Who runs the world? Girls, in Game of Thrones episode 4

New episode of HBO's fantasy series sees women seizing power, and alliances tested

Brothers and sisters unite, conflicts threaten alliances in new episode of HBO fantasy series

Could a free season of Game of Thrones make some disgruntled fans even more upset? (HBO Canada)

NOTE: The following story contains major spoilers about Episode 4, Season 6 of HBO's Game of Thrones.

"I want you to help me, but I'll do it myself if I have to," says Sansa Stark as she is reunited with the newly resurrected but consistently brooding Jon Snow in the new episode of HBO's Game of Thrones.

These feisty words, spoken by the Stark family's perpetual victim in an attempt to coax Snow to reclaim Winterfell, both sum up the ethos of the new episode and embody what many feel has been the chief achievement of the show in the new season: empowerment of its female characters.

Sisters telling brothers how to lead, and women putting aside differences for a common cause, tied a neat bow around this week's episode, while conflicts bubbling between characters in temporary alliances provided for a nice bit of tension. The episode's chief weakness was in its insistence on serviceable dialogue that hastily moves the plot along. It resulted in some speeches which seemed too blunt and too contemporary (remember the days of Ned and Robert, when everyone answered questions with either a story or a saying?).

Castle Black: Sansa and Jon

Two Stark children actually reuniting, after frustratingly meandering past each other for much of the last five years, was the episode's high emotional point. Last time we saw Jon Snow and Sansa Stark in the same frame was at the end of the first episode of Season 1. She was a lot shorter then. He didn't have a man bun.

But after an emotional hug, the dialogue between the two had some odd points. Presumably, Jon told Sansa about his murder and resurrection ("How could I stay here after what they've done to me," he asks), but his little sister seems fairly unmoved by it. Perhaps surviving Ramsey Bolton's atrocities makes one all blasé to freakish occurrences of any kind, but still, it felt like a dialogue omission.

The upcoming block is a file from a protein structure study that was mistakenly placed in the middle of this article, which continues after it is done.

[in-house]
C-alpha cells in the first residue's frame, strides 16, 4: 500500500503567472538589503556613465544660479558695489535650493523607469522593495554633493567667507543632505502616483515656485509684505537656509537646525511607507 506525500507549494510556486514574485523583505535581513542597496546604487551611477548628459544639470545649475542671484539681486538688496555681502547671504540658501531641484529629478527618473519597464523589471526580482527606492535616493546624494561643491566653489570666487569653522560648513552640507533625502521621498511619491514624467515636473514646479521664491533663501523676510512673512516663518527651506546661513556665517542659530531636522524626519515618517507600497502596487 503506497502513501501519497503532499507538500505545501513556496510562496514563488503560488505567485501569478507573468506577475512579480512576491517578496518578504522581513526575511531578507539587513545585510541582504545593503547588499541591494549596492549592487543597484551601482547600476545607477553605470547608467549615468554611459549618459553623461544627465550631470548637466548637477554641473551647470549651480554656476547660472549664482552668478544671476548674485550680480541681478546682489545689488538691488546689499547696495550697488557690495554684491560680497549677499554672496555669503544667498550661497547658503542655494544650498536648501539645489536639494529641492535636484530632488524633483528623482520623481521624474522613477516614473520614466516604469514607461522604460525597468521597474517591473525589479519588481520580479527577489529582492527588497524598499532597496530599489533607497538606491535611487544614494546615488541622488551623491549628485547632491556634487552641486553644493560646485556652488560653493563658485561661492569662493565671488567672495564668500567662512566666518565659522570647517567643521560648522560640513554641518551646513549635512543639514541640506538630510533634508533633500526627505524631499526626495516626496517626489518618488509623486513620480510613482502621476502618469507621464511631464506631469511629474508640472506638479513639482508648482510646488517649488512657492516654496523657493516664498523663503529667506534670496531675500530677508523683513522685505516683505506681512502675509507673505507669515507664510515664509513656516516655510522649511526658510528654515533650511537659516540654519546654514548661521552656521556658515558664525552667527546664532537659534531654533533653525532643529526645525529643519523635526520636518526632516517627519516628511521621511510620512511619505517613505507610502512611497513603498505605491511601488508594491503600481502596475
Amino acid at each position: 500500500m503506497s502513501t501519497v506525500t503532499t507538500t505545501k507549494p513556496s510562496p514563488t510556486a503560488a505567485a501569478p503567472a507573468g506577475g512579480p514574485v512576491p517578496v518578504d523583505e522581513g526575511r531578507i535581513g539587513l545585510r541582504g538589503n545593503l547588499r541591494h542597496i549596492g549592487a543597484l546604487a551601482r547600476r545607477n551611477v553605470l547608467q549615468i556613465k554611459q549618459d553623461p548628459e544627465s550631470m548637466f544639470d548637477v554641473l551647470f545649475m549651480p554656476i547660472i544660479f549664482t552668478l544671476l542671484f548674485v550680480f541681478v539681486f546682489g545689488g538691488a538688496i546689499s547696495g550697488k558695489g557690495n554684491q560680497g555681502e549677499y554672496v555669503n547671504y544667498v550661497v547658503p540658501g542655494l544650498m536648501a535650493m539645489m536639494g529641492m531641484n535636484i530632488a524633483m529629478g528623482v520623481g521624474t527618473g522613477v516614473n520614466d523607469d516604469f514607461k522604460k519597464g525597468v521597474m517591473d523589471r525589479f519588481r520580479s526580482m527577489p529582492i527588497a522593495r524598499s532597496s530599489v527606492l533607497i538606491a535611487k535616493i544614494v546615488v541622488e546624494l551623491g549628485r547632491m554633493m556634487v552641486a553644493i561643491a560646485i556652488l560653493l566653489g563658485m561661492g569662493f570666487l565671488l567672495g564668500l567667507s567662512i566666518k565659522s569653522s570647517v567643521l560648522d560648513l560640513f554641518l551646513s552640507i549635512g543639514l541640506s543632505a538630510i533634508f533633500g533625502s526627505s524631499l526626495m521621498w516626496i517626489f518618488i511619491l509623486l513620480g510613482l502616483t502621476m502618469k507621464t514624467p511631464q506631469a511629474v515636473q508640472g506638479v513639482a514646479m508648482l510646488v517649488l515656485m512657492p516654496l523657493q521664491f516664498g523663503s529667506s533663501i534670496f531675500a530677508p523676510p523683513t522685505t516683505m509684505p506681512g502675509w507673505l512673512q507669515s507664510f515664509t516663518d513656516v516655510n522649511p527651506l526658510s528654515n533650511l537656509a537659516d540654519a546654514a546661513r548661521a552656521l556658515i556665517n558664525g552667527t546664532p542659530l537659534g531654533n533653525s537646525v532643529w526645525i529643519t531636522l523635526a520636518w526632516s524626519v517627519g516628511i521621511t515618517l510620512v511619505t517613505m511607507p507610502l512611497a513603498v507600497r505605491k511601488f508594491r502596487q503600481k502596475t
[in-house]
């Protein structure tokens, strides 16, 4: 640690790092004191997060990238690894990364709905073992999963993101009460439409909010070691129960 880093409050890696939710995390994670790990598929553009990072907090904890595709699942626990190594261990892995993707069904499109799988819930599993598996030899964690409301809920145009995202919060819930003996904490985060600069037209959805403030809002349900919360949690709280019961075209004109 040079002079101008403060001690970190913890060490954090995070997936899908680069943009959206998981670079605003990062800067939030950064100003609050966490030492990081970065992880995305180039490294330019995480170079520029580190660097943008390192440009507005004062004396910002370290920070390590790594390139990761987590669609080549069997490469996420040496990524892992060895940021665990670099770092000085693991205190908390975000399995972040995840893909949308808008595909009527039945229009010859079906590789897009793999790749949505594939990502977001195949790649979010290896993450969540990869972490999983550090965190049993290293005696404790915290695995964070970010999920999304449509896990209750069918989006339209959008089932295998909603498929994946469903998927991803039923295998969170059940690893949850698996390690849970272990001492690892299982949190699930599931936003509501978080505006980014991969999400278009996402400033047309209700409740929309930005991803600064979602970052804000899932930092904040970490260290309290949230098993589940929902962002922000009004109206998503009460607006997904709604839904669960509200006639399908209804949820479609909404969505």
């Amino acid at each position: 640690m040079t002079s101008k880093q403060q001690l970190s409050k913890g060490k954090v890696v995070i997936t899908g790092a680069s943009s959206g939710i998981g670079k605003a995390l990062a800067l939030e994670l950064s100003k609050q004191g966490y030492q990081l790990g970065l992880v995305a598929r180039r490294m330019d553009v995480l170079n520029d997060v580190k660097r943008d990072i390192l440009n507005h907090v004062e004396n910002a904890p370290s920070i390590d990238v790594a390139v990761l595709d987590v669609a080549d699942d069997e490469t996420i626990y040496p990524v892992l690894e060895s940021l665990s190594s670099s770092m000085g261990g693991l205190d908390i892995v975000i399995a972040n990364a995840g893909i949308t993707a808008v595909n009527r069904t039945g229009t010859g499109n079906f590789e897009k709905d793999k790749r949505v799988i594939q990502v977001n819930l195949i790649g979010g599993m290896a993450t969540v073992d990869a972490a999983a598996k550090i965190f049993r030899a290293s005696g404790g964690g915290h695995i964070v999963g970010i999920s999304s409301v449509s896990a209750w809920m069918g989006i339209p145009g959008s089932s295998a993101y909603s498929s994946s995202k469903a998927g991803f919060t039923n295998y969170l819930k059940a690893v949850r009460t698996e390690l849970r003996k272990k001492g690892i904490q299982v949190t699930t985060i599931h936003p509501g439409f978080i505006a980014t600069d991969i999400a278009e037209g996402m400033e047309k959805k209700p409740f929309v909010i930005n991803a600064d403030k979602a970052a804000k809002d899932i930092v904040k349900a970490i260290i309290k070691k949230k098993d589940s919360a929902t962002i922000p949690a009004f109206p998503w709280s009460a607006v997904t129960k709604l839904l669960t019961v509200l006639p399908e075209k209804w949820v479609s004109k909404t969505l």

And speaking of things unspoken, after obsessing over Jon's life/death status for the past three episodes, Davos finally gets to ask the Red Woman about the circumstances surrounding the death of his previous protege, Princess Shireen. We never get to see Melisandre answer for her most egregious act, because Brienne barges in with her usual subtlety and once again declares herself the witness to Renly Baratheon's murder. What proceeds is Brienne giving the stink-eye to Davos and Melisandre over the dinner table, just as Tormund the Wildling is giving Brienne the eye of a different kind. That's right, in the new, Girl Power Westeros, even a lady as formidable as Brienne can find a man who values her strength.

The odd bunch assembled at Castle Black is finally given a common purpose, or so it seems, as a letter with the stamp of a flayed man arrives, replete with Ramsey Bolton's lurid threats to Rickon and Sansa inside. Sorry, Jon, your whole 'I'll move to warmer climates and rest from fighting' plan may have to wait. Maybe in the next life, Jon.

King's Landing: Lannisters, Tyrells and the Sparrows

Sansa isn't the only sister with more courage than her brother in this episode. Margaery Tyrell, still imprisoned by the faith militant, first has to suffer another one of the High Sparrow's long stories (along with the audience) but she does get to visit her beloved brother, Loras, in his own rotting cell.
Sansa Stark, played by Sophie Turner, shows strength after enduring horrific abuse, in season six of HBO's Game of Thrones (HBO Canada/Bell Media)